US city of Chicago mayor has reportedly agreed to meet with representatives of United Airlines and American Airlines to discuss their opposition to completing an expansion programme at Chicago O’Hare International Airport on 3-Feb-2011 (chicagobusiness.com, 31-Jan-2011). The carriers are fighting the city's attempt to load the airport and the airlines with more long-term debt for the USD3.4 billion second phase of expansion. The carriers want to halt the project until passenger demand for services increases.
Chicago Mayor to meet United, AA on airport expansion dispute
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Air New Zealand defends Australia-USA transit market as Qantas plans further USA growth with 787-9s
Air New Zealand is turning up the volume. For years the airline had a tidy, under-the-radar business carrying transit passengers between Australia and the US over its Auckland hub. Air NZ is now directly targeting the Australia-USA market with a sales and marketing push that includes an advertising campaign called "Better Way to Fly". CEO Christopher Luxon said in a statement that "capturing just a little bit more of that market would see hundreds of thousands more Aussies flying with us to North and South America...Many Australian travellers still think of us as a trans-Tasman carrier and that’s a perception we’re determined to change."
The shift that Air NZ envisages is being sought now – and not five or even 10 years earlier – largely because of external factors and competition. Air NZ's marketing may suggest an opportunistic push, but the reality is Air NZ is on the defensive. In the Australia-Americas market competitors have lowered their costs, adding city pairs, product improvements and significant capacity growth. 2017 and 2018 are expected to mean even more growth as a resurgent Qantas adds 787-9 services between Australia and the US, and in particular – to Dallas.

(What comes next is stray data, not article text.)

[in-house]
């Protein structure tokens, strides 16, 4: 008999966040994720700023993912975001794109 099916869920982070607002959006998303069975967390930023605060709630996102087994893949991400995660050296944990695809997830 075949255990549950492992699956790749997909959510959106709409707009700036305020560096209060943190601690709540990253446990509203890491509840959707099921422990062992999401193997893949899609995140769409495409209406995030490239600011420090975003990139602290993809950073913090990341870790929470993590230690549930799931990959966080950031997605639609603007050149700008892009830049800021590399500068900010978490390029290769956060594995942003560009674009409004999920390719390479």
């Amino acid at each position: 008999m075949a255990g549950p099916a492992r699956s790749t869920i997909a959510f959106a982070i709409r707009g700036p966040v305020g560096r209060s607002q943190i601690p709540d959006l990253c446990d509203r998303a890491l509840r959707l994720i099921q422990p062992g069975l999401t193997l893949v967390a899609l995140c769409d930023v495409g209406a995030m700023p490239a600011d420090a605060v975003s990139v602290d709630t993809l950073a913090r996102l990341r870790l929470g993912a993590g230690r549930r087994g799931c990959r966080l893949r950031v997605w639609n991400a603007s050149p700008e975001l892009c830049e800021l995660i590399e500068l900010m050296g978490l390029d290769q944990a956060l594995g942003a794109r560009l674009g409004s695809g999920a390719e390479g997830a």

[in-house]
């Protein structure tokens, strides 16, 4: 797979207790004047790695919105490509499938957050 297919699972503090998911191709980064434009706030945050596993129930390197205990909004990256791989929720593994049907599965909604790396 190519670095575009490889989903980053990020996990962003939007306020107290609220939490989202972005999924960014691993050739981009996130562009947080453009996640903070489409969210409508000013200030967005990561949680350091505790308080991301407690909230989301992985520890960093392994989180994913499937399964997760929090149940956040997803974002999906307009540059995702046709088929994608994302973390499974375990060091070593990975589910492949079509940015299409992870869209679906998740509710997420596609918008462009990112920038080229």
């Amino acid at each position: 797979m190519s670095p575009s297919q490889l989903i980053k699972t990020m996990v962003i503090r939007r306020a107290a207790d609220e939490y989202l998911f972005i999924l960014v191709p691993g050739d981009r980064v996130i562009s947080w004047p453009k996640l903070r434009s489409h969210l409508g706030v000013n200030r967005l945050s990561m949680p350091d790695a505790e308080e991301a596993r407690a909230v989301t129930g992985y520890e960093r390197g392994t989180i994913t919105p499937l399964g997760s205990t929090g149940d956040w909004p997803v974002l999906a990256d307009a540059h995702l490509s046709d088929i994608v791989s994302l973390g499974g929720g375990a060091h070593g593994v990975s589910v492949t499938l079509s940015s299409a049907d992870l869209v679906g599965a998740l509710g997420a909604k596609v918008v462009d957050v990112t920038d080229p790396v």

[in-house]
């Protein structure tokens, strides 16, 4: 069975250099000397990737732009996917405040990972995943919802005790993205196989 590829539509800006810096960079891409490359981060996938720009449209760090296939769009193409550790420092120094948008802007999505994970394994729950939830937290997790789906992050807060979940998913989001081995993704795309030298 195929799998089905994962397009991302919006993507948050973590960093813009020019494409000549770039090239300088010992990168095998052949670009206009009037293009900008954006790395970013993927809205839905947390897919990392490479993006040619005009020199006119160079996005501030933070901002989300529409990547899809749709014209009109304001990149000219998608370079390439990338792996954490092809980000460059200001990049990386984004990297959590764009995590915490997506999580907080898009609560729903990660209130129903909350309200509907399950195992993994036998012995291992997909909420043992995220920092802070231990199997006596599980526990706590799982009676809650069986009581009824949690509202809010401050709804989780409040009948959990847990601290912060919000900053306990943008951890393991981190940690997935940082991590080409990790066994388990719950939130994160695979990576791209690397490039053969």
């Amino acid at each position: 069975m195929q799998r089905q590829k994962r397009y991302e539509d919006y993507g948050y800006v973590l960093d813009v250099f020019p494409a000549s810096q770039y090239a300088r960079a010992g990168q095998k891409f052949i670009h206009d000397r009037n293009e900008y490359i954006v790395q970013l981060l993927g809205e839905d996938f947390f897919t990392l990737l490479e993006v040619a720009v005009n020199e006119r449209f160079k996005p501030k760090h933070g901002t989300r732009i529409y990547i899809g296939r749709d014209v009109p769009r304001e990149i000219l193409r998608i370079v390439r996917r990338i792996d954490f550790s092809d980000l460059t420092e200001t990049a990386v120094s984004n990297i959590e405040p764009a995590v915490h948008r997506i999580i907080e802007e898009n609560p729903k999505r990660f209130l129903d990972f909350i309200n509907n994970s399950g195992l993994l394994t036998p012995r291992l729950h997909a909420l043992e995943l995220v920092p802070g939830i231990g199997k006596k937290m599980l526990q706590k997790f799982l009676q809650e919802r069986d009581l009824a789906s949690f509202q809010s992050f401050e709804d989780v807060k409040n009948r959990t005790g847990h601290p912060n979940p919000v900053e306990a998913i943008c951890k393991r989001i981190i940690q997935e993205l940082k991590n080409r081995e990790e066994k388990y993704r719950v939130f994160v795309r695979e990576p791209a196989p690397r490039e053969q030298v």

Spirit Airlines touts its operational improvement, but its overall performance remains lacklustre
Spirit Airlines’ top priorities for 2016 are: improving its dismal operations after regularly underperforming the industry, and engendering a more positive relationship with its customers. The results so far are relative. Its on-time performance and customer complaint ratios have improved, yet Spirit's ranking remains near the bottom among airlines whose operational metrics are tracked by the US government. Nevertheless, Spirit is pleased with its progress so far.
Spirit acknowledges its operational performance will never rise to the level of some of the top performers in the US; but it believes that the progress it has made during the country’s busy summer high season will continue into autumn 2016, and the improvement will bolster its ULCC model over the long term.
Spirit’s unit revenue performance during the past year has shown that the ULCC model is not immune from the industry yield pressure that has stubbornly hovered over the US domestic revenue environment during that time. While the market place does remain competitive, Spirit is starting to see encouraging signs of capacity restraint among higher-cost airlines.